- Original Article
- Open Access
Determination of Surface Roughness in Wire and Arc Additive Manufacturing Based on Laser Vision Sensing
© The Author(s) 2018
- Received: 13 June 2016
- Accepted: 10 August 2018
- Published: 23 August 2018
Wire and arc additive manufacturing (WAAM) shows a great promise for fabricating fully dense metal parts by means of melting materials in layers using a welding heat source. However, due to a large layer height produced in WAAM, an unsatisfactory surface roughness of parts processed by this technology has been a key issue. A methodology based on laser vision sensing is proposed to quantitatively calculate the surface roughness of parts deposited by WAAM. Calibrations for a camera and a laser plane of the optical system are presented. The reconstruction precision of the laser vision system is verified by a standard workpiece. Additionally, this determination approach is utilized to calculate the surface roughness of a multi-layer single-pass thin-walled part. The results indicate that the optical measurement approach based on the laser vision sensing is a simple and effective way to characterize the surface roughness of parts deposited by WAAM. The maximum absolute error is less than 0.15 mm. The proposed research provides the foundation for surface roughness optimization with different process parameters.
- Wire and arc additive manufacturing
- Surface roughness measurement
- Laser vision sensing
- Three-dimensional reconstruction
As opposed to traditional subtractive manufacturing process, additive manufacturing is an advanced technology for building complicated parts directly from a three-dimensional (3D) model, by depositing materials in the form of powder or wire . With an increasing emphasis on sustainability, this technology offers great advantages of decreasing buy-to-fly ratios, especially for thin-walled parts. In recent years, research efforts have been devoted to fabricating metal parts with a view to minimizing materials waste, particularly for metals which are either expensive to purchase or hard to machine.
Aiming at a higher deposition rate and a lower cost, wire and arc additive manufacturing (WAAM) has been demonstrated to be a powerful process for fabricating metallic parts. Using arc as the heat source can greatly decrease the equipment cost, for example, gas tungsten arc welding (GTAW) [2–4], plasma arc welding (PAW) [5, 6], and gas metal arc welding (GMAW) [7–12]. Deposition in the form of wire offers significant merits over using powder as the adding material in terms of material waste and contamination. This is because all the wire is fed into the molten pool , whereas powder-based techniques have to recycle powders which may produce contamination.
Publications in WAAM are mainly focused on several aspects, such as forming technology [2, 3, 6–8, 12], layer geometry optimization [10, 11], sensing and control of layer geometry [14, 15], microstructure and mechanical property [2, 6], evolution of temperature distribution and residual stress [16, 17], etc. For instance, the process window in multi-layer single-pass plasma wire deposition for Ti-6Al-4V was obtained . To keep layer geometry consistent, a vision-sensing and closed-loop control system was developed to increase the process stability . Microstructure and tensile strength of Ti-6Al-4V components deposited by GTAW were presented . Residual stresses of parts were reduced in GMAW-based additive manufacturing through high-pressure rolling .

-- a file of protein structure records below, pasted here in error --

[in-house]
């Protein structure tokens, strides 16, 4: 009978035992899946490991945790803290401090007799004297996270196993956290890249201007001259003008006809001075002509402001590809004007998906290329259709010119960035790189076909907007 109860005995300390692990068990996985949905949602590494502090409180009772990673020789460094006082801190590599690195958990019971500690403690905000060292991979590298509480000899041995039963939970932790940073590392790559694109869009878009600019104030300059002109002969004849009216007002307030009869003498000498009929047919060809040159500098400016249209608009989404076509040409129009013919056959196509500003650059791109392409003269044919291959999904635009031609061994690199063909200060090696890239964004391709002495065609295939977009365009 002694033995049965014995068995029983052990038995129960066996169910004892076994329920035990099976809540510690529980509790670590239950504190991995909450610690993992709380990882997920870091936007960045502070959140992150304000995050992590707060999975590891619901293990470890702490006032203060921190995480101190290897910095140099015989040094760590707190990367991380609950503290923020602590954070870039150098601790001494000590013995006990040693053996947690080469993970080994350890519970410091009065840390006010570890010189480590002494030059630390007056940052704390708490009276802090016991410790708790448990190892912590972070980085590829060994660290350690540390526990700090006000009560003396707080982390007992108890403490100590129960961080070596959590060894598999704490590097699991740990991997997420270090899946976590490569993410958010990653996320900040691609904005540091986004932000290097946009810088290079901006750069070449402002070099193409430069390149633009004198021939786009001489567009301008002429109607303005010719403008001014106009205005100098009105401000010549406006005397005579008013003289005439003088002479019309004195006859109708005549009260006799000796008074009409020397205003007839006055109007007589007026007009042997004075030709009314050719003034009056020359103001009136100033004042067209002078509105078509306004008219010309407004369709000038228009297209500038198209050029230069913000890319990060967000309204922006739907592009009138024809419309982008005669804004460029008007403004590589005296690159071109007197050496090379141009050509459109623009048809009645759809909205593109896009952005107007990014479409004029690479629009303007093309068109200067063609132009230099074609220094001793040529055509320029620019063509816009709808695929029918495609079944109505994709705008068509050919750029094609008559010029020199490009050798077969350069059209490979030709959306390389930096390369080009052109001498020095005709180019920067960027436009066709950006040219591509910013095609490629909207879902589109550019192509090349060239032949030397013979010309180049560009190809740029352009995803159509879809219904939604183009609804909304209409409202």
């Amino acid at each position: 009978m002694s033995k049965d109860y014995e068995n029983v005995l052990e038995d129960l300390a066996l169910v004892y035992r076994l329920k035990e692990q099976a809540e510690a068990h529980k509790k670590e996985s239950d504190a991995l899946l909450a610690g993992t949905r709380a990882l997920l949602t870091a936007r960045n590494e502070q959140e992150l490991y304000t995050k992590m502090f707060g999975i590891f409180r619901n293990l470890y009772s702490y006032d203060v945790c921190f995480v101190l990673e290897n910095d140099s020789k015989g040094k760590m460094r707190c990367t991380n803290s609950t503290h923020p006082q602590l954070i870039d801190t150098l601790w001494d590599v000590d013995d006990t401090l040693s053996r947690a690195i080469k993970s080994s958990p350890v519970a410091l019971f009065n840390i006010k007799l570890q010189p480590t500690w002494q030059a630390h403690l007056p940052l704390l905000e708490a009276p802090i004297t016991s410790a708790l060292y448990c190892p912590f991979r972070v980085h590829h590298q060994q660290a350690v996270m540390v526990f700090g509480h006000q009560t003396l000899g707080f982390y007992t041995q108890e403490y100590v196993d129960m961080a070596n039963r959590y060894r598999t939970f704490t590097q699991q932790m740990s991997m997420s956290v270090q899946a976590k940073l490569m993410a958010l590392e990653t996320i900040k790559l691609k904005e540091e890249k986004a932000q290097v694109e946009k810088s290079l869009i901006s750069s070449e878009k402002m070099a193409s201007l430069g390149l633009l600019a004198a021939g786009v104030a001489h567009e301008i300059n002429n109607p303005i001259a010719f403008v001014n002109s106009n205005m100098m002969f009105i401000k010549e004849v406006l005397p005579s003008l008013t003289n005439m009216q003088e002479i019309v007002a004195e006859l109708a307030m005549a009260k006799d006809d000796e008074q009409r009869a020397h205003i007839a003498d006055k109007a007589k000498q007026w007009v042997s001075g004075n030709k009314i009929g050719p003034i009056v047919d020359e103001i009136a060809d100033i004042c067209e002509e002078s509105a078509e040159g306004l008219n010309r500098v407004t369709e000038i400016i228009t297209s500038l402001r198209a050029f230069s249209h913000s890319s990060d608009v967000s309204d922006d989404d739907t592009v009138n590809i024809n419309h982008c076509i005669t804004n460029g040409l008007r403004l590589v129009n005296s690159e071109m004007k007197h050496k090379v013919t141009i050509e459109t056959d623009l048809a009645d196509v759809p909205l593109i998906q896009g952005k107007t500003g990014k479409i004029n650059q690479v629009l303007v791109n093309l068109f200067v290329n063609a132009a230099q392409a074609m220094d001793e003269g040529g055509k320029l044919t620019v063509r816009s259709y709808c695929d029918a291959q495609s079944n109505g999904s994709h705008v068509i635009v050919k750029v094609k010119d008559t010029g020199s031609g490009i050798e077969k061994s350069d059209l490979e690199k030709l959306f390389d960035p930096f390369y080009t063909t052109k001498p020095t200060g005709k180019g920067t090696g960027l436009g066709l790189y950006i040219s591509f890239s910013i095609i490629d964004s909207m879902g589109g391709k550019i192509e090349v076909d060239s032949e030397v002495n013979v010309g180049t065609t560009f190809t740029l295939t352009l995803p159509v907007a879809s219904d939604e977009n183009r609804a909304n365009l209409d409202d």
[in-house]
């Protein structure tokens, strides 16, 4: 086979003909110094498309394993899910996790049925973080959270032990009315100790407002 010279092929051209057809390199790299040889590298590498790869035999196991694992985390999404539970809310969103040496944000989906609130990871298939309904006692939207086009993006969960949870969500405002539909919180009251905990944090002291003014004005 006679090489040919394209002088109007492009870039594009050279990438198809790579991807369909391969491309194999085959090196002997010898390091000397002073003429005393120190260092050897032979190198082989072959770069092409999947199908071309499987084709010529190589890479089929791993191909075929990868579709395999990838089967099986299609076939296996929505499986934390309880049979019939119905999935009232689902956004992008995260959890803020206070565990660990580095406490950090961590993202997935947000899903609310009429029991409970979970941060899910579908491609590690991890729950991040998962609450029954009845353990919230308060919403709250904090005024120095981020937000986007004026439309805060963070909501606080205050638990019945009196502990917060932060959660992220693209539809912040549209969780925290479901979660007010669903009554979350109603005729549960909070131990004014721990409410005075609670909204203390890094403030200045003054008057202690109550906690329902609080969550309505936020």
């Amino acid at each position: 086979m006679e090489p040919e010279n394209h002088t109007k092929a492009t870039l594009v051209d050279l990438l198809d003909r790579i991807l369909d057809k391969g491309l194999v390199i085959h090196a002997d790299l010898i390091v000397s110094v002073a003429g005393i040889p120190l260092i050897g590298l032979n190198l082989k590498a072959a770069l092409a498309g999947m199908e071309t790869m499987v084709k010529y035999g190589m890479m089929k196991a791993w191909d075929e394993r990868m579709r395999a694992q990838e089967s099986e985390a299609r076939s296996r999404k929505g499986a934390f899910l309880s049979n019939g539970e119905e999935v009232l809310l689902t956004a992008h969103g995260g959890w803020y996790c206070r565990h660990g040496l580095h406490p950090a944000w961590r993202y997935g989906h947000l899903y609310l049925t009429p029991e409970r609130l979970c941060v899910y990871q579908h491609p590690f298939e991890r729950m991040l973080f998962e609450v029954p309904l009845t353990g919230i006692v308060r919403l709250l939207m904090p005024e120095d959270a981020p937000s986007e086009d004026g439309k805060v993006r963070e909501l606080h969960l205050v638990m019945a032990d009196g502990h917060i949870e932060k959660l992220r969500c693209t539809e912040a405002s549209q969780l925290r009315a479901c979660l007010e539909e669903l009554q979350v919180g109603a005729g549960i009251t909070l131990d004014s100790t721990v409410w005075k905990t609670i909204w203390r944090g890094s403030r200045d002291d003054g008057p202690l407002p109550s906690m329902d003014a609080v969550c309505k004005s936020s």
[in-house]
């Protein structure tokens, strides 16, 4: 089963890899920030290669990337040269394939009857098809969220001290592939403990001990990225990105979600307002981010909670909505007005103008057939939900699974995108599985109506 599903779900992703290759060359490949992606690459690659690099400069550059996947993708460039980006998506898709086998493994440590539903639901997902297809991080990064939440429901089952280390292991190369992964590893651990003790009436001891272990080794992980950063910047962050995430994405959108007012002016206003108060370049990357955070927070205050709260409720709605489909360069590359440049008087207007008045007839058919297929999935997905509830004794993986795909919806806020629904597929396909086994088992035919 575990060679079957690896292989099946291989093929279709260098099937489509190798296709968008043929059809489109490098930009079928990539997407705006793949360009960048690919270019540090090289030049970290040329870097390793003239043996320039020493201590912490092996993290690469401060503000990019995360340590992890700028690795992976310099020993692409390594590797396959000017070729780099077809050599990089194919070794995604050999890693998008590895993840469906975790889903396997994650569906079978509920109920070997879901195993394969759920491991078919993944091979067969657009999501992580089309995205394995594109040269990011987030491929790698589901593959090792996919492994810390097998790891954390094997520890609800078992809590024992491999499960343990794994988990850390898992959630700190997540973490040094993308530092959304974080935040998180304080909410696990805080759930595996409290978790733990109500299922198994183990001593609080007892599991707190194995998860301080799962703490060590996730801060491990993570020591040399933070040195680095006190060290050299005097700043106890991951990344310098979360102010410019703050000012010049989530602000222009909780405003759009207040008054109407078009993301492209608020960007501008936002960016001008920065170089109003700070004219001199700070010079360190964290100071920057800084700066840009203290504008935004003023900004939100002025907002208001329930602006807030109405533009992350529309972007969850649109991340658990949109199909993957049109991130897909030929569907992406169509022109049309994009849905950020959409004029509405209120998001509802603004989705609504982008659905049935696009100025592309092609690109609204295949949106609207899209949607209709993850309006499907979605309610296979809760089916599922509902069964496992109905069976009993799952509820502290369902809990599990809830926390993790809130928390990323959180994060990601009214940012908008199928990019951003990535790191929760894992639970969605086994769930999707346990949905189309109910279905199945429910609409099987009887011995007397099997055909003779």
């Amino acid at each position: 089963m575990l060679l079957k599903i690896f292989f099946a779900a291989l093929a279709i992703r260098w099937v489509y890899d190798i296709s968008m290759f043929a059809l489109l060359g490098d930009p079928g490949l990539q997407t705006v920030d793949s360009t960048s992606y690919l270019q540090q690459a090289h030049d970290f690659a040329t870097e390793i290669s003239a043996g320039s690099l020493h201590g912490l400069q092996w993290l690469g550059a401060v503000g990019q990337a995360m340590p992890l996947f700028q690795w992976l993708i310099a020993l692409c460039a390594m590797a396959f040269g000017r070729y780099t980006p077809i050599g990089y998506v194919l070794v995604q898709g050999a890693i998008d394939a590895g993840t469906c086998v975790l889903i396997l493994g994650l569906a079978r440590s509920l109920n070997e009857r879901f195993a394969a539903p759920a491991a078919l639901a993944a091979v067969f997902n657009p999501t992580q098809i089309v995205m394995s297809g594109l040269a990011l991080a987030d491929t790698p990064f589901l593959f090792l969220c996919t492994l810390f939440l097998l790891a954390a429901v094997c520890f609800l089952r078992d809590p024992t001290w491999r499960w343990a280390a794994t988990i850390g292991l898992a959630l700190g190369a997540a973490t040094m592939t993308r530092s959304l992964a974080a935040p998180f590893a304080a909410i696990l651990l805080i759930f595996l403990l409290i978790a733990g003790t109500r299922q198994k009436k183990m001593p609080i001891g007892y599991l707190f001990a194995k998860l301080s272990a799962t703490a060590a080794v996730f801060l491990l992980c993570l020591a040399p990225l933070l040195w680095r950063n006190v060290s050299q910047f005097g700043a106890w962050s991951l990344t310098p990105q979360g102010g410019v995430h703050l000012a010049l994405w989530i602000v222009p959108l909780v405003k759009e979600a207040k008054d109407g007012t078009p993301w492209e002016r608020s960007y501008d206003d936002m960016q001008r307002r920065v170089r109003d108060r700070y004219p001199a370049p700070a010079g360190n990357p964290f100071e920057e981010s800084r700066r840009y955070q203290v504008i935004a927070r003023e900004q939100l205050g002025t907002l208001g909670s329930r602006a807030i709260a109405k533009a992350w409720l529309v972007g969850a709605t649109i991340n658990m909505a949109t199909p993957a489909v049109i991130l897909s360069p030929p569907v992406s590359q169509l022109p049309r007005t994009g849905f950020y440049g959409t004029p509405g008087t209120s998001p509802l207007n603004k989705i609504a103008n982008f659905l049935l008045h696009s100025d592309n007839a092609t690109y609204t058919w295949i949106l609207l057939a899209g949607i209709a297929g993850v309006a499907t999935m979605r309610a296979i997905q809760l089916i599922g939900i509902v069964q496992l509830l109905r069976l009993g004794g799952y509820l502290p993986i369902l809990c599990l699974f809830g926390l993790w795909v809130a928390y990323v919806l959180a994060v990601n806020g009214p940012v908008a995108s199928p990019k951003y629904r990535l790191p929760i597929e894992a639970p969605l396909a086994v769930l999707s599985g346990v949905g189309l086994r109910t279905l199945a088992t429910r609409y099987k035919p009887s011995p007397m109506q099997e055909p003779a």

Nevertheless, due to the large layer height produced in multi-layer deposition during WAAM process, an obvious stair step occurs between two layers. This effect will greatly deteriorate the surface quality of fabricated parts. Compared to the powder-based additive manufacturing, the surface quality of the part deposited by melting wire is inferior. To meet general industrial requirements , the surface quality improvement in WAAM has been a critical challenge. For a better understanding of the dependence of surface quality on process parameters, a methodology for quantitatively characterizing the surface quality in WAAM has to be developed in advance. To our knowledge there are few papers related to quantification of surface roughness in WAAM. By contrast, several studies have been focused on this subject for fused deposition modeling [19, 20] and laminated object manufacturing [21, 22]. Most of previous studies are based on theoretical models with a certain assumption. Calculated values are reasonable in limited regions.
In this study, the surface roughness in WAAM is quantitatively determined through optical measurement, which is a non-invasive method and can provide abundant information. In Ref. , an optical system was employed to calculate the root mean square error of height deviation for parts deposited by GMAW-based additive manufacturing. However, the work is not systematic and detailed. This paper aims at establishing an approach for modeling the surface roughness, the reconstruction of which is realized through an optical system consisting of a camera and a diode laser.
The movement of the platform was driven by three stepping motors, respectively. It is able to move in the Y-axis and to lift in the Z-axis, and it can also rotate around the Z-axis. During the deposition process, the GMAW torch was kept stationary, and thin-walled parts were performed by the movement of the platform in the Y-axis. After each layer was performed, the platform was lowered by a predefined layer height. It is noted that the deposition direction between adjacent layers were opposite. This is because the thin-walled part deposited in the same direction presents bad geometries at both ends of the straight wall.